Rebel Cell: Book Review

Geneticist and award-winning science writer Kat Arney takes the reader back to the dawn of life on planet Earth right up to the present day to get to the heart of what cancer really is and how by better understanding it we might one day overcome it.

Cancer has been a burden for humans throughout our history. But it’s not a uniquely human problem, it can be found lurking in most living creatures going as far back as the dinosaurs.

Cancer arises when healthy, functional cells go wrong and start to grow and divide uncontrollably.

This could be triggered by an external factor, like smoking, or an ‘inside job’, like errors caused by our own DNA repair machinery, cancer cells take advantage of the forces of evolution and the genes essential for multicellular life to cause chaos in our bodies.

Many of us think of cancer as a contemporary problem, a disease of our own making caused simply by our modern lifestyles. But that’s not true. Although it might be rare in many species, cancer is an enemy lurking within almost every living creature. Why? Because cancer is a bug in the system of multicellular life.

This is why cancer is so difficult to eradicate. If we didn’t have the genes to drive our cells to divide, we’d still be single-celled goo floating around the primordial soup.

Over the last century researchers and clinicians invested so much effort and expense to make significant progress in understanding cancer and developing the treatments, but its a famously tricky problem, all too often the drugs don’t work.

In “Rebel Cell: Cancer, evolution and the science of life”, Dr Arney explores the origins of cancer and the progress of the ongoing work and hope that might one day help overcome it. Although you might think this will read like a textbook by looking at the cover, you’re actually in for a lively and entertaining piece of science storytelling.

The book opens with a tour of the history and biology of cancer, starting from the origins of life over 4 billion years ago, all the way up to the present day. Along the way, Dr Arney introduces some obscure creatures, such as comb jellies and sea sponges and uses them as examples to tell some stories relevant to understanding the nature of cancer.

Dr Arney uses humor, analogies, stories and metaphors to make technical concepts easier for people without extensive scientific knowledge to understand. She compares telomeres to shoe laces, and explains how mutations accumulate like ‘typos in the genetic recipe book within our cells.’

The middle section of the book is focused on explaining why the majority of current treatments fail and considers whether anything can be done about it. She uncovers the flaws in the pharmaceutical industry, describes current treatments as a game of whack-a-mole and explores why ‘cancer is unavoidable for some and maybe inevitable for all of us.’

Although it may feel a bit depressing, it’s notable that Dr Arney doesn’t shy away from difficult topics. Her use of personal experiences, interviews with famous scientists and in-depth understanding of the scientific literature also adds to the credibility of the explanations.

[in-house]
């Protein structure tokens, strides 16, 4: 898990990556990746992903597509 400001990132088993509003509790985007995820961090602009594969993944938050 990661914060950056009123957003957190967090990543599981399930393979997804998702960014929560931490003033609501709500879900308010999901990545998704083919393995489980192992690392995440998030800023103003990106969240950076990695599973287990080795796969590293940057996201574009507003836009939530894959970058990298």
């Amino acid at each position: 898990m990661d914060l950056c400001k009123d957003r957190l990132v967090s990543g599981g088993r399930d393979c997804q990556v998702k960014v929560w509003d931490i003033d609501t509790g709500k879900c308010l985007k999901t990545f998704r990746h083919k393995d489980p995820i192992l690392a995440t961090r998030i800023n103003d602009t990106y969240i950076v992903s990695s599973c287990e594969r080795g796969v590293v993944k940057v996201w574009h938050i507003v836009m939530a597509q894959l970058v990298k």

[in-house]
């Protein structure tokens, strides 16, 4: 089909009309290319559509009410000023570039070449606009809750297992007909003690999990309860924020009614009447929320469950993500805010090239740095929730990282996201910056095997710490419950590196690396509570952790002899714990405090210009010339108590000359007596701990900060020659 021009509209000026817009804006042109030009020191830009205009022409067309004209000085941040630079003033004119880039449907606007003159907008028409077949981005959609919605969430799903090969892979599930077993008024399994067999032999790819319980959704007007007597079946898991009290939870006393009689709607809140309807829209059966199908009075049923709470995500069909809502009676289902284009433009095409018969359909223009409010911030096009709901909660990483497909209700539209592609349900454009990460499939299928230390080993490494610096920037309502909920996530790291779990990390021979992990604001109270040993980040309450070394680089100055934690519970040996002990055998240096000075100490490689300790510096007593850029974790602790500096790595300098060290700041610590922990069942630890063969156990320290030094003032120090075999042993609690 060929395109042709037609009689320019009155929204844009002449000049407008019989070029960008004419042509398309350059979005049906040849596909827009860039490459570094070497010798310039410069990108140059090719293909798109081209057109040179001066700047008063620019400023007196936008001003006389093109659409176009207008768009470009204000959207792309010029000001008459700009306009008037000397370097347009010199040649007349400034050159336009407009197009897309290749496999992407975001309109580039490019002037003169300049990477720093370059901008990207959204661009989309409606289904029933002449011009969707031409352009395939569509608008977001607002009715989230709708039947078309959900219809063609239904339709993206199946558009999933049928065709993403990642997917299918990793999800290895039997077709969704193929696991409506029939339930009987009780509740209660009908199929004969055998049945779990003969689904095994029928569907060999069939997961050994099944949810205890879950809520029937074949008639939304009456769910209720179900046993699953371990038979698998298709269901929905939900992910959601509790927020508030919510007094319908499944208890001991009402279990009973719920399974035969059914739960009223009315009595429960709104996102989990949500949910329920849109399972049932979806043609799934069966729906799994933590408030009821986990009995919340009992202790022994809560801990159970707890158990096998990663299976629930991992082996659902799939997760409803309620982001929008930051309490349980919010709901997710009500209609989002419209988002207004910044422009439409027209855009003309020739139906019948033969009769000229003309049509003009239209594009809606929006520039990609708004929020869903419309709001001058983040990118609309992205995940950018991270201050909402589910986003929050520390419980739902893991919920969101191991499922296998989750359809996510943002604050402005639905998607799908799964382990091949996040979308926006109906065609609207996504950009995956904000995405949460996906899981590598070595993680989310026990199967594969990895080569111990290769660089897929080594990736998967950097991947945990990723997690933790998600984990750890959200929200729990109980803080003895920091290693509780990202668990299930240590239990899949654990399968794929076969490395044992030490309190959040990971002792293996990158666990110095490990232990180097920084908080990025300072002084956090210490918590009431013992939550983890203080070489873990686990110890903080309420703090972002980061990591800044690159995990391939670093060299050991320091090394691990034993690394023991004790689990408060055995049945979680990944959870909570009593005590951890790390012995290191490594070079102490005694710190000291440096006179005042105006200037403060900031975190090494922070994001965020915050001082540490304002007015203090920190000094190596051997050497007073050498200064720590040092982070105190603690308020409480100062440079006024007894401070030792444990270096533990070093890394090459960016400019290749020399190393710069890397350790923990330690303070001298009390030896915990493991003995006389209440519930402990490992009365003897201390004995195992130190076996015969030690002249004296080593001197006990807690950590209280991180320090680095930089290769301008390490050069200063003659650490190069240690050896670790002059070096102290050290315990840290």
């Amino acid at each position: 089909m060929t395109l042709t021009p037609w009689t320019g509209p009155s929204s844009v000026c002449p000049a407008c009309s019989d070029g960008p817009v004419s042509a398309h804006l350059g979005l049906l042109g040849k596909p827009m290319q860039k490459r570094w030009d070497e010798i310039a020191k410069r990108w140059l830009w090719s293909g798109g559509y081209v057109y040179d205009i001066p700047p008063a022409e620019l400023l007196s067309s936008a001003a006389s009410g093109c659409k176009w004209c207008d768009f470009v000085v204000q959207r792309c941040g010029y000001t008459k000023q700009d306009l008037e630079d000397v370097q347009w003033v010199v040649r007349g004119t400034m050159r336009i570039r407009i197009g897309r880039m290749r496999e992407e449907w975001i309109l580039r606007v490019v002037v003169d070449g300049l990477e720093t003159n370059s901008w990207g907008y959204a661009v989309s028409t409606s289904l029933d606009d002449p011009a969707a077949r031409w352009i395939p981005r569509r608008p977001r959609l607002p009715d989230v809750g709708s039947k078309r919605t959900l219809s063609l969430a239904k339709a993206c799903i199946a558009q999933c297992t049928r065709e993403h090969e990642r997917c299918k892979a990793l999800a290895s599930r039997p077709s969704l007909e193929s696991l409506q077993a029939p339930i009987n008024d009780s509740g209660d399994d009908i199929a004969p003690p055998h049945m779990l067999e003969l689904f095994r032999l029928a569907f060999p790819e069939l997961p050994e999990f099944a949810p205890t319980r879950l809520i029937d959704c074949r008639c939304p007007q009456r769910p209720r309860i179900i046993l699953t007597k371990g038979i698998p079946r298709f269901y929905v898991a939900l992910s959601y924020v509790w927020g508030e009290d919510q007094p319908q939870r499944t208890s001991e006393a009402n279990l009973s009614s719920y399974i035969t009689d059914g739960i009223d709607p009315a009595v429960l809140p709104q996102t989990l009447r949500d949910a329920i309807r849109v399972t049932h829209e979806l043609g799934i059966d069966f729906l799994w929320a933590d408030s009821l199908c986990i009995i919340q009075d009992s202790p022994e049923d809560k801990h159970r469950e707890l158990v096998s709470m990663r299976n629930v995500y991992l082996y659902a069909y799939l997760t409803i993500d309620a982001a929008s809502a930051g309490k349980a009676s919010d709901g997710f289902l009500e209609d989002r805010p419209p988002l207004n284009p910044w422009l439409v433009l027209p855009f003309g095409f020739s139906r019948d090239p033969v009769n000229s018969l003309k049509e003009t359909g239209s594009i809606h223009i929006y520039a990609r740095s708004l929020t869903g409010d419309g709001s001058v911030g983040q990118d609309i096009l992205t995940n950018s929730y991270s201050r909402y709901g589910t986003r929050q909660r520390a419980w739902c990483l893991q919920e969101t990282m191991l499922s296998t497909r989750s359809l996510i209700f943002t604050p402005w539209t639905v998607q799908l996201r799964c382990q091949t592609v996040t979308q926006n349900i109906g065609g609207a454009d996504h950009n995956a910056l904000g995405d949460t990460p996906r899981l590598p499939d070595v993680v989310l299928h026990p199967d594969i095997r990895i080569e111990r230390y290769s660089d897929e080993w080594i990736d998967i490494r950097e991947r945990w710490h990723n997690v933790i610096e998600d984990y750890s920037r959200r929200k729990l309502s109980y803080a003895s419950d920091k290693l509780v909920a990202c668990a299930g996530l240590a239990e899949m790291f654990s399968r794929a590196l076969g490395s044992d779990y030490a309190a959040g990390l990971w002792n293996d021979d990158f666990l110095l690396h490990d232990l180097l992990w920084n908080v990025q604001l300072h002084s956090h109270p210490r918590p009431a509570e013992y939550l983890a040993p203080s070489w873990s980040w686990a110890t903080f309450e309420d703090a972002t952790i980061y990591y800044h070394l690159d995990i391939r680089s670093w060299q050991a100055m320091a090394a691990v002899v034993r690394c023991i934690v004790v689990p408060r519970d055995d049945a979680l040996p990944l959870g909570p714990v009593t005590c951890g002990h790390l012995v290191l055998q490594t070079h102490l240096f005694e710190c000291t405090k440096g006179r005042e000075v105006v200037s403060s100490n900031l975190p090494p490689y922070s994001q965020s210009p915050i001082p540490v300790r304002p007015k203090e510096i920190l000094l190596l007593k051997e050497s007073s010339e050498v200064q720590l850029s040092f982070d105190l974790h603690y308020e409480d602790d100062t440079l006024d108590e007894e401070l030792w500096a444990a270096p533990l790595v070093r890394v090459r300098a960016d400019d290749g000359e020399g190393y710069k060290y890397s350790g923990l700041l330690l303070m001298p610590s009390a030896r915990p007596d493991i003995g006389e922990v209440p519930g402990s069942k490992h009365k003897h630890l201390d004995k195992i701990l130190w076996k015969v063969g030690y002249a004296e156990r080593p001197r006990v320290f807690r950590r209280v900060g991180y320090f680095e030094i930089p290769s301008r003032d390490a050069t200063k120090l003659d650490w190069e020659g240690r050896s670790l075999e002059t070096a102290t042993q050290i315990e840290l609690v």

Towards the end of the book there’s a sense of optimism as Dr Arney puts forward solutions for deciphering the cancer cell’s ‘playbook’ in order to beat it at its own game.

Using data from clinical trials and research, Arney shows how understanding the evolutionary journey that these cells are on could help us to predict where they’re going and steer them towards an evolutionary dead end, so that we could overcome the problem.

She imagines cancer as an ecosystem and thinks of tissues like miniature habitats of the body and tumors as populations of diverse individuals roaming around these habitats subject to the rules of evolution. Even metastasis is cleverly described like a migrating population going in search of resources, risking their lives for the hope of making a better life for them and their offspring.

Dr Arney ends by telling us that cancer is not something alien, but an intrinsic part of our biology, and multicellular life, and understanding it as an evolving entity could potentially help us find new and successful therapeutic approaches.

Who is this book for:

This book really gets to the heart of the questions of ‘what is cancer?’ and ‘why do we get it’ and offers some new ways of thinking about it and overcoming it. The book has an incredibly lively tone that makes for such an entertaining and memorable read, which is great for the general public understanding of science. The book is aimed at anyone curious and eager to learn. Also, for those who are studying the subject in higher education, or working in the field, there are plenty of thought-provoking ideas to constantly keep you interested and turning pages.

What other People are saying:

‘A lively study of the Big C, which makes the case that cancer is the price we pay for our marvelously complicated bodies.’ The Times, best books of 2020

‘This book is packed with big ideas about life. Every chapter has something in it which made me think wow. Having worked in a major cancer charity for many years, Arney writes with genuine in-depth understanding and is a perfect guide.’ Daniel M. Davis, author of The Beautiful Cure

‘Rebel Cell is a bright, engaging read, fizzing with energy and metaphor. Kat Arney is a science writer for all of us – a powerful and talented story teller.’ Stephen McGann

‘Kat’s book is Dynamite. A crystal clear reappraisal of the story behind that word we fear to mention.’ Dallas Campbell, author of Ad Astra: An Illustrated Guide to Leaving the Planet

Cancer has always been with us. This book explains why in an easy to understand way and offers hope of a bright future in cancer research and clinical medicine.